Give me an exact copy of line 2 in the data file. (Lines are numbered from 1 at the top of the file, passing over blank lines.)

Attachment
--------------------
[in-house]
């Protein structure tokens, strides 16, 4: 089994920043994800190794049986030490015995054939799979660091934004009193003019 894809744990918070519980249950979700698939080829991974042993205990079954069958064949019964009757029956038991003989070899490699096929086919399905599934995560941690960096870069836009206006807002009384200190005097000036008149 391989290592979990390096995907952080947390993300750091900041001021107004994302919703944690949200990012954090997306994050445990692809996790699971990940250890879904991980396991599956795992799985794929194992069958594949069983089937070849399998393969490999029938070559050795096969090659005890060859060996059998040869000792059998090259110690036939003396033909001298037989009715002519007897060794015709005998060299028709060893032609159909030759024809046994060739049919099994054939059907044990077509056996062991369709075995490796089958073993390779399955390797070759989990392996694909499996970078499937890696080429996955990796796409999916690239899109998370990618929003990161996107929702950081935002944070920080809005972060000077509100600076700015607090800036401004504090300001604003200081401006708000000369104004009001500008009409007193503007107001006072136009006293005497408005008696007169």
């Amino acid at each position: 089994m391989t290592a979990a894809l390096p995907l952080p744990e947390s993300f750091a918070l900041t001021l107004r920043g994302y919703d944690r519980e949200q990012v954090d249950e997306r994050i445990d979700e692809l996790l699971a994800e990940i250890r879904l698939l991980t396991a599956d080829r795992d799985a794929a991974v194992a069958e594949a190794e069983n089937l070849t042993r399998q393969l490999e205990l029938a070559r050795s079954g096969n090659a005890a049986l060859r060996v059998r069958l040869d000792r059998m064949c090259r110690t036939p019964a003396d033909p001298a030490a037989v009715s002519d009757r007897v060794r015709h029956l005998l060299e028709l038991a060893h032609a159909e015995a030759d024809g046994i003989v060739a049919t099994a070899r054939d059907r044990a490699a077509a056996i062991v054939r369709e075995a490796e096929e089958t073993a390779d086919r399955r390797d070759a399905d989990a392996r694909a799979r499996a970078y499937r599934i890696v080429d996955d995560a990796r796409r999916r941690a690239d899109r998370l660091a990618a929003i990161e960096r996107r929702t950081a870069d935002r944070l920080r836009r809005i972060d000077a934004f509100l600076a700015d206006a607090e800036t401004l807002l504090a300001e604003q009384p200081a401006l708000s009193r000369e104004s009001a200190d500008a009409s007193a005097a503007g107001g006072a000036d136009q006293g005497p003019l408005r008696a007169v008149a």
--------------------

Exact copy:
């Protein structure tokens, strides 16, 4: 089994920043994800190794049986030490015995054939799979660091934004009193003019 894809744990918070519980249950979700698939080829991974042993205990079954069958064949019964009757029956038991003989070899490699096929086919399905599934995560941690960096870069836009206006807002009384200190005097000036008149 391989290592979990390096995907952080947390993300750091900041001021107004994302919703944690949200990012954090997306994050445990692809996790699971990940250890879904991980396991599956795992799985794929194992069958594949069983089937070849399998393969490999029938070559050795096969090659005890060859060996059998040869000792059998090259110690036939003396033909001298037989009715002519007897060794015709005998060299028709060893032609159909030759024809046994060739049919099994054939059907044990077509056996062991369709075995490796089958073993390779399955390797070759989990392996694909499996970078499937890696080429996955990796796409999916690239899109998370990618929003990161996107929702950081935002944070920080809005972060000077509100600076700015607090800036401004504090300001604003200081401006708000000369104004009001500008009409007193503007107001006072136009006293005497408005008696007169």